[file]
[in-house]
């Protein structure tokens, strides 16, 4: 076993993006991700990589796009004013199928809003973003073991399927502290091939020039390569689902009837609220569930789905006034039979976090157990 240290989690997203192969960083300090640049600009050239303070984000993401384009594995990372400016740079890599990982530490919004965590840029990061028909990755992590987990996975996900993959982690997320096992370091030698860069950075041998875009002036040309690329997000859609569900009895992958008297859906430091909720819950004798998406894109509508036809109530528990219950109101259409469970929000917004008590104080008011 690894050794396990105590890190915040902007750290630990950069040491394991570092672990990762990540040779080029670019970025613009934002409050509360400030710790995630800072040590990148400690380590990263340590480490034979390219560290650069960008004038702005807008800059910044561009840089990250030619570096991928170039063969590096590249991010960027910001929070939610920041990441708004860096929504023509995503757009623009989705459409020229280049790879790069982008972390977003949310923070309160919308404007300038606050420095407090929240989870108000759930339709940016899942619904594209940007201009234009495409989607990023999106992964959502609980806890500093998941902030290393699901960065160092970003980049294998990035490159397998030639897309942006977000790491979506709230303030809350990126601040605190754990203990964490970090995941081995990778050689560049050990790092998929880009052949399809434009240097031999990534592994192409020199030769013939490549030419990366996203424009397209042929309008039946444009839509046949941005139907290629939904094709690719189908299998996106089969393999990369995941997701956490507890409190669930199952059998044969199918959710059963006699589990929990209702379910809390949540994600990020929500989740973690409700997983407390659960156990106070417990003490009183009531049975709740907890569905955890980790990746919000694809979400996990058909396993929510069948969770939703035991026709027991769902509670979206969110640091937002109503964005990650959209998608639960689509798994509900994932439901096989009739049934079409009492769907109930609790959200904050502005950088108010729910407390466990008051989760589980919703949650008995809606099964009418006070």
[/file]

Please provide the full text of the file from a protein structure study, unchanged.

[in-house]
């Protein structure tokens, strides 16, 4: 076993993006991700990589796009004013199928809003973003073991399927502290091939020039390569689902009837609220569930789905006034039979976090157990 240290989690997203192969960083300090640049600009050239303070984000993401384009594995990372400016740079890599990982530490919004965590840029990061028909990755992590987990996975996900993959982690997320096992370091030698860069950075041998875009002036040309690329997000859609569900009895992958008297859906430091909720819950004798998406894109509508036809109530528990219950109101259409469970929000917004008590104080008011 690894050794396990105590890190915040902007750290630990950069040491394991570092672990990762990540040779080029670019970025613009934002409050509360400030710790995630800072040590990148400690380590990263340590480490034979390219560290650069960008004038702005807008800059910044561009840089990250030619570096991928170039063969590096590249991010960027910001929070939610920041990441708004860096929504023509995503757009623009989705459409020229280049790879790069982008972390977003949310923070309160919308404007300038606050420095407090929240989870108000759930339709940016899942619904594209940007201009234009495409989607990023999106992964959502609980806890500093998941902030290393699901960065160092970003980049294998990035490159397998030639897309942006977000790491979506709230303030809350990126601040605190754990203990964490970090995941081995990778050689560049050990790092998929880009052949399809434009240097031999990534592994192409020199030769013939490549030419990366996203424009397209042929309008039946444009839509046949941005139907290629939904094709690719189908299998996106089969393999990369995941997701956490507890409190669930199952059998044969199918959710059963006699589990929990209702379910809390949540994600990020929500989740973690409700997983407390659960156990106070417990003490009183009531049975709740907890569905955890980790990746919000694809979400996990058909396993929510069948969770939703035991026709027991769902509670979206969110640091937002109503964005990650959209998608639960689509798994509900994932439901096989009739049934079409009492769907109930609790959200904050502005950088108010729910407390466990008051989760589980919703949650008995809606099964009418006070």